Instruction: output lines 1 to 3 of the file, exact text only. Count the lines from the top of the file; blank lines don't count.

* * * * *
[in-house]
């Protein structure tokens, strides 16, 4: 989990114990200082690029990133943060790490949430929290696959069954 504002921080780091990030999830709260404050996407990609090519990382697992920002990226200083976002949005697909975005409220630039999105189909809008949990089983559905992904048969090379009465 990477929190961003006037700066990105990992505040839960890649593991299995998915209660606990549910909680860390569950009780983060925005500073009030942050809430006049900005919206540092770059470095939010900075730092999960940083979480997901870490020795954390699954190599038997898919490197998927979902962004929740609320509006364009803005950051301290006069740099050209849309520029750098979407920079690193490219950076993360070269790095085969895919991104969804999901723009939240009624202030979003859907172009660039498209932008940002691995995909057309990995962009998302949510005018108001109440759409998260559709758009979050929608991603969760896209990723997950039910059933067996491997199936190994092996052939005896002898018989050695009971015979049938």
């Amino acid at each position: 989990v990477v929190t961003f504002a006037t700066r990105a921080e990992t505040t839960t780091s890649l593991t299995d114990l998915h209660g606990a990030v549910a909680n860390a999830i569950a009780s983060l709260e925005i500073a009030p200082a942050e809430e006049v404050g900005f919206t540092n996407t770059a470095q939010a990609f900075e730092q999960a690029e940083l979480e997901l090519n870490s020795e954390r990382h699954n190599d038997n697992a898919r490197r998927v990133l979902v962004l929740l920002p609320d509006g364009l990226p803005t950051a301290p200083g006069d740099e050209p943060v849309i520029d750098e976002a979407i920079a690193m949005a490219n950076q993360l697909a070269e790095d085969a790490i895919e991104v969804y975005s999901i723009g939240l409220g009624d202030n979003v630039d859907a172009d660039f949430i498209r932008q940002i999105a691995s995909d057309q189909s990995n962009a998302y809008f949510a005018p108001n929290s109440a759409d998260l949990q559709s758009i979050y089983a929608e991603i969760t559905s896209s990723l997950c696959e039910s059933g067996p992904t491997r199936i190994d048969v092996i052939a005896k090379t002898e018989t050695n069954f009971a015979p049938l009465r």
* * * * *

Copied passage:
[in-house]
């Protein structure tokens, strides 16, 4: 989990114990200082690029990133943060790490949430929290696959069954 504002921080780091990030999830709260404050996407990609090519990382697992920002990226200083976002949005697909975005409220630039999105189909809008949990089983559905992904048969090379009465 990477929190961003006037700066990105990992505040839960890649593991299995998915209660606990549910909680860390569950009780983060925005500073009030942050809430006049900005919206540092770059470095939010900075730092999960940083979480997901870490020795954390699954190599038997898919490197998927979902962004929740609320509006364009803005950051301290006069740099050209849309520029750098979407920079690193490219950076993360070269790095085969895919991104969804999901723009939240009624202030979003859907172009660039498209932008940002691995995909057309990995962009998302949510005018108001109440759409998260559709758009979050929608991603969760896209990723997950039910059933067996491997199936190994092996052939005896002898018989050695009971015979049938």
């Amino acid at each position: 989990v990477v929190t961003f504002a006037t700066r990105a921080e990992t505040t839960t780091s890649l593991t299995d114990l998915h209660g606990a990030v549910a909680n860390a999830i569950a009780s983060l709260e925005i500073a009030p200082a942050e809430e006049v404050g900005f919206t540092n996407t770059a470095q939010a990609f900075e730092q999960a690029e940083l979480e997901l090519n870490s020795e954390r990382h699954n190599d038997n697992a898919r490197r998927v990133l979902v962004l929740l920002p609320d509006g364009l990226p803005t950051a301290p200083g006069d740099e050209p943060v849309i520029d750098e976002a979407i920079a690193m949005a490219n950076q993360l697909a070269e790095d085969a790490i895919e991104v969804y975005s999901i723009g939240l409220g009624d202030n979003v630039d859907a172009d660039f949430i498209r932008q940002i999105a691995s995909d057309q189909s990995n962009a998302y809008f949510a005018p108001n929290s109440a759409d998260l949990q559709s758009i979050y089983a929608e991603i969760t559905s896209s990723l997950c696959e039910s059933g067996p992904t491997r199936i190994d048969v092996i052939a005896k090379t002898e018989t050695n069954f009971a015979p049938l009465r």